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Der Blick von nirgendwo (1986)

von Thomas Nagel

MitgliederRezensionenBeliebtheitDurchschnittliche BewertungDiskussionen
470541,539 (3.4)3
Human beings have the unique ability to view the world in a detached way: We can think about the world in terms that transcend our own experience or interest, and consider the world from a vantage point that is, in Nagel's words, "nowhere in particular." At the same time, each of us is a particular person in a particular place, each with his own "personal" view of the world, a view that we can recognize as just one aspect of the whole. How do we reconcile these two standpoints--intellectually, morally, and practically? To what extent are they irreconcilable and to what extent can they be integrated? Thomas Nagel's ambitious and lively book tackles this fundamental issue, arguing that our divided nature is the root of a whole range of philosophical problems, touching, as it does, every aspect of human life. He deals with its manifestations in such fields of philosophy as: the mind-body problem, personal identity, knowledge and skepticism, thought and reality, free will, ethics, the relation between moral and other values, the meaning of life, and death. Excessive objectification has been a malady of recent analytic philosophy, claims Nagel, it has led to implausible forms of reductionism in the philosophy of mind and elsewhere. The solution is not to inhibit the objectifying impulse, but to insist that it learn to live alongside the internal perspectives that cannot be either discarded or objectified. Reconciliation between the two standpoints, in the end, is not always possible.… (mehr)
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Also read "What Is It Like To Be A Bat" by the author
  mdibaiee | Nov 17, 2021 |
Human beings have the unique ability to view the world in a detached way: We can think about the world in terms that transcend our own experience or interest, and consider the world from a vantage point that is, in Nagel's words, "nowhere in particular." At the same time, each of us is a particular person in a particular place, each with his own "personal" view of the world, a view that we can recognize as just one aspect of the whole. How do we reconcile these two standpoints--intellectually, morally, and practically? To what extent are they irreconcilable and to what extent can they be integrated? Thomas Nagel's ambitious and lively book tackles this fundamental issue, arguing that our divided nature is the root of a whole range of philosophical problems, touching, as it does, every aspect of human life. He deals with its manifestations in such fields of philosophy as: the mind-body problem, personal identity, knowledge and skepticism, thought and reality, free will, ethics, the relation between moral and other values, the meaning of life, and death. Excessive objectification has been a malady of recent analytic philosophy, claims Nagel, it has led to implausible forms of reductionism in the philosophy of mind and elsewhere. The solution is not to inhibit the objectifying impulse, but to insist that it learn to live alongside the internal perspectives that cannot be either discarded or objectified. Reconciliation between the two standpoints, in the end, is not always possible.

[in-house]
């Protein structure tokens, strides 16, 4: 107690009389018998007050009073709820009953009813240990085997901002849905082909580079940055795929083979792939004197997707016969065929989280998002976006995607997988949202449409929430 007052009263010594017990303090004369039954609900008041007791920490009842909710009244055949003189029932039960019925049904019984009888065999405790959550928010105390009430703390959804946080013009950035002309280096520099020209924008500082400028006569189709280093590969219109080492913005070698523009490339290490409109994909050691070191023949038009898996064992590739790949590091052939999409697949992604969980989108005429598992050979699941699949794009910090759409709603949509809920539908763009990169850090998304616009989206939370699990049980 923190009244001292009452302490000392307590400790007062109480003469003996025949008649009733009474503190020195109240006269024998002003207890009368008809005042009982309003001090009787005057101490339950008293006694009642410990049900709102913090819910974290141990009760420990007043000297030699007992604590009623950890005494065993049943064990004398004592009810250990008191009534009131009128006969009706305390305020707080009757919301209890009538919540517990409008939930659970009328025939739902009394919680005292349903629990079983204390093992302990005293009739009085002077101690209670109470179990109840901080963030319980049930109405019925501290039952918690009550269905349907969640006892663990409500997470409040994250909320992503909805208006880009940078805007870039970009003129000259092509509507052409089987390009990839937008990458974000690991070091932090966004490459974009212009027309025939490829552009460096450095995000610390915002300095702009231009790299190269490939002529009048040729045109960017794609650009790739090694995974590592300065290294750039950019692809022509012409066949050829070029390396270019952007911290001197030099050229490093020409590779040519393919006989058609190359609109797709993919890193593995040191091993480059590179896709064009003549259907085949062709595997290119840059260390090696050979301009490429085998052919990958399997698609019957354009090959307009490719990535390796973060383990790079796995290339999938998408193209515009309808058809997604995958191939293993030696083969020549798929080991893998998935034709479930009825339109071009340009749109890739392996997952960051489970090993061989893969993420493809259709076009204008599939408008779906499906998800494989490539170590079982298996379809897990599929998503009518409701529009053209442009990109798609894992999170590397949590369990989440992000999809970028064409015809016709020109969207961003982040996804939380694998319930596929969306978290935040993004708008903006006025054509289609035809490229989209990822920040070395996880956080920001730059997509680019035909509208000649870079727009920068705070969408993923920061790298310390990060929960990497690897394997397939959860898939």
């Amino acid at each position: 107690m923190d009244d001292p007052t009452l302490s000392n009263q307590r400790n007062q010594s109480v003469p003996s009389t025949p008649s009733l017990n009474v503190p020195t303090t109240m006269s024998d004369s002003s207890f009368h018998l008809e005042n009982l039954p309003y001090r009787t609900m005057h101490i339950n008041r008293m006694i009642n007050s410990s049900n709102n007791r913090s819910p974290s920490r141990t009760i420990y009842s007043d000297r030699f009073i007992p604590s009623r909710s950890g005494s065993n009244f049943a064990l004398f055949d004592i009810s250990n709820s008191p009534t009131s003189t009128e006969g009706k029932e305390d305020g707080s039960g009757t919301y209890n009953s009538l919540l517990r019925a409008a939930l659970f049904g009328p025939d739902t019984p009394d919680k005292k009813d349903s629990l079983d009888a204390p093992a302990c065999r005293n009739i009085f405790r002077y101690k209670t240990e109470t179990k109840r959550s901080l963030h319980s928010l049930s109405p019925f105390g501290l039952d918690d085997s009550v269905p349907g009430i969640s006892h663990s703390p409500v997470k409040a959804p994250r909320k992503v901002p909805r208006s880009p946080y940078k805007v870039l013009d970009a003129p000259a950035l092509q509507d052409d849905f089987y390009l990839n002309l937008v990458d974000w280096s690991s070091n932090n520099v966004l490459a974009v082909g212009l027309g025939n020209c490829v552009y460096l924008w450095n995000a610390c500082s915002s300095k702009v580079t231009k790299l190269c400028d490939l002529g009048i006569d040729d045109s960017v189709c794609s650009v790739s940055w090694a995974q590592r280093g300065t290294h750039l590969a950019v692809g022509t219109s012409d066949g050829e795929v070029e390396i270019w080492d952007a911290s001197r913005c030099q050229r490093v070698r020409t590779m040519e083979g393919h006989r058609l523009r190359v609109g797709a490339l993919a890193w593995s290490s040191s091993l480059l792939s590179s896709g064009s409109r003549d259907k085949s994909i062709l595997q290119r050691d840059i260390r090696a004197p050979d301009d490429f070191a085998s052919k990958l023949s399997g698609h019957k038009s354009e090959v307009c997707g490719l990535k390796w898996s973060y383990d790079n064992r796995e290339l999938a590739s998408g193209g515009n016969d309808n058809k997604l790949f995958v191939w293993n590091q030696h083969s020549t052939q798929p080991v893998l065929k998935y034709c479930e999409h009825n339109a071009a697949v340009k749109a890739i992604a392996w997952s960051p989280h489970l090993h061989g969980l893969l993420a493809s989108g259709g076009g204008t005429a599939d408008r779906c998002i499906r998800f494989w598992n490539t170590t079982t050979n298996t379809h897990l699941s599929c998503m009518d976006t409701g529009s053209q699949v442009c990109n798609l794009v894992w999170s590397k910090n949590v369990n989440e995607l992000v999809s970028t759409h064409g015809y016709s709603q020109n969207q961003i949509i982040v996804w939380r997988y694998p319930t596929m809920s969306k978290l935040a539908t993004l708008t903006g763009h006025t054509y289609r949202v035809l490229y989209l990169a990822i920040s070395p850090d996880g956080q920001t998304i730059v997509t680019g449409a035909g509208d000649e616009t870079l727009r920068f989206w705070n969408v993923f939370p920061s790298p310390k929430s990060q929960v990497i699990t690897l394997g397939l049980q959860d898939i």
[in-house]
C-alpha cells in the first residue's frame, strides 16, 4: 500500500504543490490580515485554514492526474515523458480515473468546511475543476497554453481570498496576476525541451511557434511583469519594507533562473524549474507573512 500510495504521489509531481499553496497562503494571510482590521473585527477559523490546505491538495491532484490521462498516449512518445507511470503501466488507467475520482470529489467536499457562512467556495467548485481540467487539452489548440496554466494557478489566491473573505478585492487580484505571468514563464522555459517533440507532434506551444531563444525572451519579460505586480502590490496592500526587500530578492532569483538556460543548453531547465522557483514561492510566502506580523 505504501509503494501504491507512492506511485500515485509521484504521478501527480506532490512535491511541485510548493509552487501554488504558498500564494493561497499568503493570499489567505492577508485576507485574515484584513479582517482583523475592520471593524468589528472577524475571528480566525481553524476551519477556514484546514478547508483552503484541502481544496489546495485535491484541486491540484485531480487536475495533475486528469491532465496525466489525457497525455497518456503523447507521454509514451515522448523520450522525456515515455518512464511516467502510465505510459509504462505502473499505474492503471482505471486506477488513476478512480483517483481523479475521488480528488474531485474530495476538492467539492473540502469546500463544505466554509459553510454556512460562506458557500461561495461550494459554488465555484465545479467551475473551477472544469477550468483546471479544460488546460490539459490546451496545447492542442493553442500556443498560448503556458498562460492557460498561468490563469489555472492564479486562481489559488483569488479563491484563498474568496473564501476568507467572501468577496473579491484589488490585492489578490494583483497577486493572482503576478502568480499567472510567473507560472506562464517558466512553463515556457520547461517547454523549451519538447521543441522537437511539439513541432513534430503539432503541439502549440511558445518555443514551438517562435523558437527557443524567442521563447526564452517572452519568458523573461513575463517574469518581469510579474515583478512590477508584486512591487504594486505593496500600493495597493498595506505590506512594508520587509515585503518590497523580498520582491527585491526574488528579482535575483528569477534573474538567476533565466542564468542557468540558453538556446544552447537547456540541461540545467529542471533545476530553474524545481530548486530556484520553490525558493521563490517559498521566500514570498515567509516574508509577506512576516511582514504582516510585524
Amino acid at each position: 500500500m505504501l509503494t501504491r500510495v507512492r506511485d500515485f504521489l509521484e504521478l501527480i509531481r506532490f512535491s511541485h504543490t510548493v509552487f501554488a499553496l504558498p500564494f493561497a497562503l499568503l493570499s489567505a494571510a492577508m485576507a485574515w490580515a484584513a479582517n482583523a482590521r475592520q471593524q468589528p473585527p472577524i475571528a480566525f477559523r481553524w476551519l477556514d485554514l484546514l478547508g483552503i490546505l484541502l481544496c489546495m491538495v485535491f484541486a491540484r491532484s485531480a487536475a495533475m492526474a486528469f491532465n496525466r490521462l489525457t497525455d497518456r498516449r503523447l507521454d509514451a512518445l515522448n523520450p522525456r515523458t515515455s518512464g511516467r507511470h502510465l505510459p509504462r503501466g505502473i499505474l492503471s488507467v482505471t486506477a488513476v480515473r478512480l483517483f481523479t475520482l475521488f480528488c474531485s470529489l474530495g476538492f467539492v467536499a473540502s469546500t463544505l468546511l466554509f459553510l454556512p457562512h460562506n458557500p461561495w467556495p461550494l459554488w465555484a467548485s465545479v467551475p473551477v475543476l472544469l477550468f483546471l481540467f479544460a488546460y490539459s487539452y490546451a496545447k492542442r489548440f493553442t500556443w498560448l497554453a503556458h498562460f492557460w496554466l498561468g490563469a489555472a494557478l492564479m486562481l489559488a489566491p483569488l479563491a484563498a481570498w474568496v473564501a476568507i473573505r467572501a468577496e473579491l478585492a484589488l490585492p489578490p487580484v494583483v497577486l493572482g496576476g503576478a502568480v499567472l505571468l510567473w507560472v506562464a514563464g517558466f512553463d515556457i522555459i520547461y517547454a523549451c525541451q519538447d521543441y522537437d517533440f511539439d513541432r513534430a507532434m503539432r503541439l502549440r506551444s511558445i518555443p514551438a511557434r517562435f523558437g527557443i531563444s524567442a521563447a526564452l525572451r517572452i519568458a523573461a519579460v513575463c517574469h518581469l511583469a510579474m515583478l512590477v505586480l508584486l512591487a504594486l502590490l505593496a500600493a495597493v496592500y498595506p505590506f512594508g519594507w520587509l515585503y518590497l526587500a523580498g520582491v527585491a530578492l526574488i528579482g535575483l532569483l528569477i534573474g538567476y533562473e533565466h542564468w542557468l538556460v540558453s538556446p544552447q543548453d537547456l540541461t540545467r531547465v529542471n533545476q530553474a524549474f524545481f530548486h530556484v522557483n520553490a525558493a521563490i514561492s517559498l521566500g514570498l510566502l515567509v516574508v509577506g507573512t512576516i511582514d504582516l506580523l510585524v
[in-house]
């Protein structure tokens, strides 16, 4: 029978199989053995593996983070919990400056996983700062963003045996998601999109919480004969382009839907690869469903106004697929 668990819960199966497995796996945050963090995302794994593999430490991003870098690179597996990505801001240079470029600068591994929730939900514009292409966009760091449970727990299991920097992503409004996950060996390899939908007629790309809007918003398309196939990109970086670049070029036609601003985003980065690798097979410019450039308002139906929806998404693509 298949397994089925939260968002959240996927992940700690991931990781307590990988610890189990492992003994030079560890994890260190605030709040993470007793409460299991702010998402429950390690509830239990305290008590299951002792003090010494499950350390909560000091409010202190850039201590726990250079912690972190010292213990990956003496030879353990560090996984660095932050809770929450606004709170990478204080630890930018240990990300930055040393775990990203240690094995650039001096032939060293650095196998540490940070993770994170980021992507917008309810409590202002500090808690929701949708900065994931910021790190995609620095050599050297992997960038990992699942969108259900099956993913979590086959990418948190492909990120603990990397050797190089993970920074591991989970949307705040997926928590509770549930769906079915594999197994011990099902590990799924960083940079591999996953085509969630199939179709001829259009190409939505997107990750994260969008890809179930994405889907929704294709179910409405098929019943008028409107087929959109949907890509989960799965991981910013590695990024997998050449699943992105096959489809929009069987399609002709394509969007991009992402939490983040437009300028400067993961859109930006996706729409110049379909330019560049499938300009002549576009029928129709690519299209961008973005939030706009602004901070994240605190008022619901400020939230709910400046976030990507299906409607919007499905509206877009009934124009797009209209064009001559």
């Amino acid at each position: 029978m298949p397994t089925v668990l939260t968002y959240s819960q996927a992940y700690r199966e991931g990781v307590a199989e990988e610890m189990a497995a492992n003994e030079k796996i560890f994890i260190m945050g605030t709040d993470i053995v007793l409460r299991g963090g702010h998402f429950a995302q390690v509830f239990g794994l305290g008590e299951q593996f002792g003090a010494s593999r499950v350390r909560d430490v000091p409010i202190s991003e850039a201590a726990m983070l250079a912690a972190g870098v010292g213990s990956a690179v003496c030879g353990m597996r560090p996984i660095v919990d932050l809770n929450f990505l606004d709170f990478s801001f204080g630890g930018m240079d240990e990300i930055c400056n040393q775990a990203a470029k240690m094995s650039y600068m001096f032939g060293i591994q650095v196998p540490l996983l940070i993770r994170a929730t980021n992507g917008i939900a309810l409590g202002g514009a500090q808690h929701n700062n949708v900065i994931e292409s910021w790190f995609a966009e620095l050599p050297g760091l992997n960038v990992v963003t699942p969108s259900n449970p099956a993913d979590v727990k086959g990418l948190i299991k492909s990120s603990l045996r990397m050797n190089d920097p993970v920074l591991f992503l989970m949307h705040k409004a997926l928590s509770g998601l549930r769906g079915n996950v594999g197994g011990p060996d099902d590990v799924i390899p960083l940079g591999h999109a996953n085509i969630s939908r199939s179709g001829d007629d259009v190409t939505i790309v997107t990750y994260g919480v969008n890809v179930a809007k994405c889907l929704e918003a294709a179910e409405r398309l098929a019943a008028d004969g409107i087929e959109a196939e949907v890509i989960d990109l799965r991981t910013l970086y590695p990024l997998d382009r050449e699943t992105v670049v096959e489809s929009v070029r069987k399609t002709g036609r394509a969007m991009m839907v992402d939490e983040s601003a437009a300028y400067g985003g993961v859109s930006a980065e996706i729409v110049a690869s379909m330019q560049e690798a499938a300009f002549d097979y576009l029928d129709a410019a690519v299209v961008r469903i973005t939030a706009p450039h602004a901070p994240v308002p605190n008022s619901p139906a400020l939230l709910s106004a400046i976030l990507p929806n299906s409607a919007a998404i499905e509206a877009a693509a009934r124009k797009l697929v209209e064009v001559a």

1 abstimmen MasseyLibrary | Jan 20, 2020 |
This collection of essays covers issues including: philosophy of mind, mind and body, epitemology, thought and reality, freedom, value, and ethics. Two valuable sections cover issues surrounding living right and living well, birth, death, and the meaning of life. ( )
  jwhenderson | May 16, 2017 |
Within the philosophy/history of science criticism I have read, it is very rare to find works that view epistemology or detachment without some examination of the gendering of those concepts. Thomas Nagel’s The View from Nowhere (1986) is a rare example of such a work, but this is because Nagel’s project is defining objectivity and showing some uses of it in very abstract contexts; unlike Thomas Kuhn, Donna Haraway, Stephen Jay Gould, Lorraine Daston and Peter Galison, Amanda Anderson, Mary Poovey, or other critics, Nagel does not look at actual examples of practices of science or objectivity.